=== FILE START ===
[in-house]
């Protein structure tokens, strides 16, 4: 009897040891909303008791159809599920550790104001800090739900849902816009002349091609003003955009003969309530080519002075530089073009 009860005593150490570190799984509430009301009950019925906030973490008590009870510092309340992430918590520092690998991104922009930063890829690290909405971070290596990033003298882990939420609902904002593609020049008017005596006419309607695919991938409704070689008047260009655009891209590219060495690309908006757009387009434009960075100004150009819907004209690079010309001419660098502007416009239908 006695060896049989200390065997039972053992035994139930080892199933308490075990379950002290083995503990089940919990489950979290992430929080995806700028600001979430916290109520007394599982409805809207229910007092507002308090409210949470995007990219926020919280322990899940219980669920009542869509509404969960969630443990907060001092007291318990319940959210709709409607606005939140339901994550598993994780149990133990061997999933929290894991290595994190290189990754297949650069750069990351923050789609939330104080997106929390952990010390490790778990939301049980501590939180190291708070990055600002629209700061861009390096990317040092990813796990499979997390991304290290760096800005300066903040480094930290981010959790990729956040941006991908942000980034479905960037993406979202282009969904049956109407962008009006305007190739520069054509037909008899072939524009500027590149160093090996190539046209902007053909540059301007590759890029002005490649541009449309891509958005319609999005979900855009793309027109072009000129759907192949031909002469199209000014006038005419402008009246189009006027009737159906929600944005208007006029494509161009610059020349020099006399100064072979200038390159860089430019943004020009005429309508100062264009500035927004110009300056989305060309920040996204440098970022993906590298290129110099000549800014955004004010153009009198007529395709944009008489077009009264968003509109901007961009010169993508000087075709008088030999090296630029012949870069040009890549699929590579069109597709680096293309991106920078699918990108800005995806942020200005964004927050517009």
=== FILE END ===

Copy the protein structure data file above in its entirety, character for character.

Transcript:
[in-house]
């Protein structure tokens, strides 16, 4: 009897040891909303008791159809599920550790104001800090739900849902816009002349091609003003955009003969309530080519002075530089073009 009860005593150490570190799984509430009301009950019925906030973490008590009870510092309340992430918590520092690998991104922009930063890829690290909405971070290596990033003298882990939420609902904002593609020049008017005596006419309607695919991938409704070689008047260009655009891209590219060495690309908006757009387009434009960075100004150009819907004209690079010309001419660098502007416009239908 006695060896049989200390065997039972053992035994139930080892199933308490075990379950002290083995503990089940919990489950979290992430929080995806700028600001979430916290109520007394599982409805809207229910007092507002308090409210949470995007990219926020919280322990899940219980669920009542869509509404969960969630443990907060001092007291318990319940959210709709409607606005939140339901994550598993994780149990133990061997999933929290894991290595994190290189990754297949650069750069990351923050789609939330104080997106929390952990010390490790778990939301049980501590939180190291708070990055600002629209700061861009390096990317040092990813796990499979997390991304290290760096800005300066903040480094930290981010959790990729956040941006991908942000980034479905960037993406979202282009969904049956109407962008009006305007190739520069054509037909008899072939524009500027590149160093090996190539046209902007053909540059301007590759890029002005490649541009449309891509958005319609999005979900855009793309027109072009000129759907192949031909002469199209000014006038005419402008009246189009006027009737159906929600944005208007006029494509161009610059020349020099006399100064072979200038390159860089430019943004020009005429309508100062264009500035927004110009300056989305060309920040996204440098970022993906590298290129110099000549800014955004004010153009009198007529395709944009008489077009009264968003509109901007961009010169993508000087075709008088030999090296630029012949870069040009890549699929590579069109597709680096293309991106920078699918990108800005995806942020200005964004927050517009």